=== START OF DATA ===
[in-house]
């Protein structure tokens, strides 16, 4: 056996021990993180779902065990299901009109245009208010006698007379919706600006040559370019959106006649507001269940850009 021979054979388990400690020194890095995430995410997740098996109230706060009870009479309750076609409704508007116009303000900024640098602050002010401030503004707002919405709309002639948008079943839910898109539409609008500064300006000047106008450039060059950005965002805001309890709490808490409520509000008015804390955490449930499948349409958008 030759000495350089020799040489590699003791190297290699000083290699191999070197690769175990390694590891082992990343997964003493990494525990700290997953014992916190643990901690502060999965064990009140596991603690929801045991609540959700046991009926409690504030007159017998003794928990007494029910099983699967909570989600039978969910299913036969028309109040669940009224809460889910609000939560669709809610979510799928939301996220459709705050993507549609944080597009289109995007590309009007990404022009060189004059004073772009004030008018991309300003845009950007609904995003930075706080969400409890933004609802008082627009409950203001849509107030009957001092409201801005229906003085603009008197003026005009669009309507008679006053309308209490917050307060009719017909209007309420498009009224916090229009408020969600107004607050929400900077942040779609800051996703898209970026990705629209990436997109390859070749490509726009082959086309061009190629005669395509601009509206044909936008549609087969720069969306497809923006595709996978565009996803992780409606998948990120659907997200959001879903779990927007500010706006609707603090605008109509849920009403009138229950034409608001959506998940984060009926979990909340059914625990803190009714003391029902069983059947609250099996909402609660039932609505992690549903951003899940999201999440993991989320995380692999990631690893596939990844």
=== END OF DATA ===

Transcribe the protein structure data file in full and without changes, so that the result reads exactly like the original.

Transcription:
[in-house]
């Protein structure tokens, strides 16, 4: 056996021990993180779902065990299901009109245009208010006698007379919706600006040559370019959106006649507001269940850009 021979054979388990400690020194890095995430995410997740098996109230706060009870009479309750076609409704508007116009303000900024640098602050002010401030503004707002919405709309002639948008079943839910898109539409609008500064300006000047106008450039060059950005965002805001309890709490808490409520509000008015804390955490449930499948349409958008 030759000495350089020799040489590699003791190297290699000083290699191999070197690769175990390694590891082992990343997964003493990494525990700290997953014992916190643990901690502060999965064990009140596991603690929801045991609540959700046991009926409690504030007159017998003794928990007494029910099983699967909570989600039978969910299913036969028309109040669940009224809460889910609000939560669709809610979510799928939301996220459709705050993507549609944080597009289109995007590309009007990404022009060189004059004073772009004030008018991309300003845009950007609904995003930075706080969400409890933004609802008082627009409950203001849509107030009957001092409201801005229906003085603009008197003026005009669009309507008679006053309308209490917050307060009719017909209007309420498009009224916090229009408020969600107004607050929400900077942040779609800051996703898209970026990705629209990436997109390859070749490509726009082959086309061009190629005669395509601009509206044909936008549609087969720069969306497809923006595709996978565009996803992780409606998948990120659907997200959001879903779990927007500010706006609707603090605008109509849920009403009138229950034409608001959506998940984060009926979990909340059914625990803190009714003391029902069983059947609250099996909402609660039932609505992690549903951003899940999201999440993991989320995380692999990631690893596939990844």